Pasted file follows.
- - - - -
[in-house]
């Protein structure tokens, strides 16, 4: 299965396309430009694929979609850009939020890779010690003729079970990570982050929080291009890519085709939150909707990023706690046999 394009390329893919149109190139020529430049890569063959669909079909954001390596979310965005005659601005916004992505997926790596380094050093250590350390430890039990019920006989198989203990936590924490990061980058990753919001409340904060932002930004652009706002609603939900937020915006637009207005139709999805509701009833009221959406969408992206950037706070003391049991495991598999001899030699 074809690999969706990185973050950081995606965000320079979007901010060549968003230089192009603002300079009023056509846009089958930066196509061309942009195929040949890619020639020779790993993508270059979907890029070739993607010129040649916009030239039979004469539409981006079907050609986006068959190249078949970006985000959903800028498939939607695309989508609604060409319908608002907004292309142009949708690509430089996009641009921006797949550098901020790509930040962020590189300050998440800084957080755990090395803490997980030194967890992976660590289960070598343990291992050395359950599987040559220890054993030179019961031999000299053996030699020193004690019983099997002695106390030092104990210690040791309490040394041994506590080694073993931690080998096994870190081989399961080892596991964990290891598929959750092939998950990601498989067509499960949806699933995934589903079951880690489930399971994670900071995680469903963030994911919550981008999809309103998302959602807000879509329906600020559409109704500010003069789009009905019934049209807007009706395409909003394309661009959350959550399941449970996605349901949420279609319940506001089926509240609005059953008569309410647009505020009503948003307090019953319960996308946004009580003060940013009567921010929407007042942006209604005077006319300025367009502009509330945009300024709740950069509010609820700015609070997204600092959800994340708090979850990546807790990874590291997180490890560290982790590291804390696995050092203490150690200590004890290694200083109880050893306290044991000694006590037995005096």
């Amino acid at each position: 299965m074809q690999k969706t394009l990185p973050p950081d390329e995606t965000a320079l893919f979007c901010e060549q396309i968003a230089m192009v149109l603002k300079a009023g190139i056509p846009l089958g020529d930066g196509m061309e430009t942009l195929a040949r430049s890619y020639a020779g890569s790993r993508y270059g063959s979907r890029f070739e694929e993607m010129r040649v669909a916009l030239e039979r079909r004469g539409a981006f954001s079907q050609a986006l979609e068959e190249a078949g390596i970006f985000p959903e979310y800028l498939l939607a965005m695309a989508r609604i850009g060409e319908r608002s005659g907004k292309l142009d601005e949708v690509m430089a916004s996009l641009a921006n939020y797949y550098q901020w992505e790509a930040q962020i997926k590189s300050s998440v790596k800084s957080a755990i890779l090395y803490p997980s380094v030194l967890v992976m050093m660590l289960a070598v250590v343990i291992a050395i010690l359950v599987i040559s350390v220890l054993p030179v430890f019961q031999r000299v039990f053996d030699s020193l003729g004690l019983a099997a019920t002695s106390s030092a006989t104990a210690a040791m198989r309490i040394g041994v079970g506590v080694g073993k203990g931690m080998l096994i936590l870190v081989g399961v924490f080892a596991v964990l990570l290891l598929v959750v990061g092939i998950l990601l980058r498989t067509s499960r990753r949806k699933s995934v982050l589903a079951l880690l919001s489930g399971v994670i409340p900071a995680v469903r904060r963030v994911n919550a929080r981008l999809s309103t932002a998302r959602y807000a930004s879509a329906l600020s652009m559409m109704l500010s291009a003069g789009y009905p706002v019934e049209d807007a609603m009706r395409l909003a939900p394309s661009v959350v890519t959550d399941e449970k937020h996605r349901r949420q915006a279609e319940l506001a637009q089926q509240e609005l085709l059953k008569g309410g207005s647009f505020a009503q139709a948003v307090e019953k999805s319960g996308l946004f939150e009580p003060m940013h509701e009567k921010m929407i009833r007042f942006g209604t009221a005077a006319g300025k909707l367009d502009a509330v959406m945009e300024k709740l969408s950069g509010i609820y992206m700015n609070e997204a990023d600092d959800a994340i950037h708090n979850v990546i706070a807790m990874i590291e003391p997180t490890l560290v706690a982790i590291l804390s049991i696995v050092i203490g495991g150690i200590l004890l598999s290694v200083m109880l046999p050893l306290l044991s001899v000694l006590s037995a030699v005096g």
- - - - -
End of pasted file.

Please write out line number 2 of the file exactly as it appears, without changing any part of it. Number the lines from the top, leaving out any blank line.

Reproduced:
């Protein structure tokens, strides 16, 4: 299965396309430009694929979609850009939020890779010690003729079970990570982050929080291009890519085709939150909707990023706690046999 394009390329893919149109190139020529430049890569063959669909079909954001390596979310965005005659601005916004992505997926790596380094050093250590350390430890039990019920006989198989203990936590924490990061980058990753919001409340904060932002930004652009706002609603939900937020915006637009207005139709999805509701009833009221959406969408992206950037706070003391049991495991598999001899030699 074809690999969706990185973050950081995606965000320079979007901010060549968003230089192009603002300079009023056509846009089958930066196509061309942009195929040949890619020639020779790993993508270059979907890029070739993607010129040649916009030239039979004469539409981006079907050609986006068959190249078949970006985000959903800028498939939607695309989508609604060409319908608002907004292309142009949708690509430089996009641009921006797949550098901020790509930040962020590189300050998440800084957080755990090395803490997980030194967890992976660590289960070598343990291992050395359950599987040559220890054993030179019961031999000299053996030699020193004690019983099997002695106390030092104990210690040791309490040394041994506590080694073993931690080998096994870190081989399961080892596991964990290891598929959750092939998950990601498989067509499960949806699933995934589903079951880690489930399971994670900071995680469903963030994911919550981008999809309103998302959602807000879509329906600020559409109704500010003069789009009905019934049209807007009706395409909003394309661009959350959550399941449970996605349901949420279609319940506001089926509240609005059953008569309410647009505020009503948003307090019953319960996308946004009580003060940013009567921010929407007042942006209604005077006319300025367009502009509330945009300024709740950069509010609820700015609070997204600092959800994340708090979850990546807790990874590291997180490890560290982790590291804390696995050092203490150690200590004890290694200083109880050893306290044991000694006590037995005096």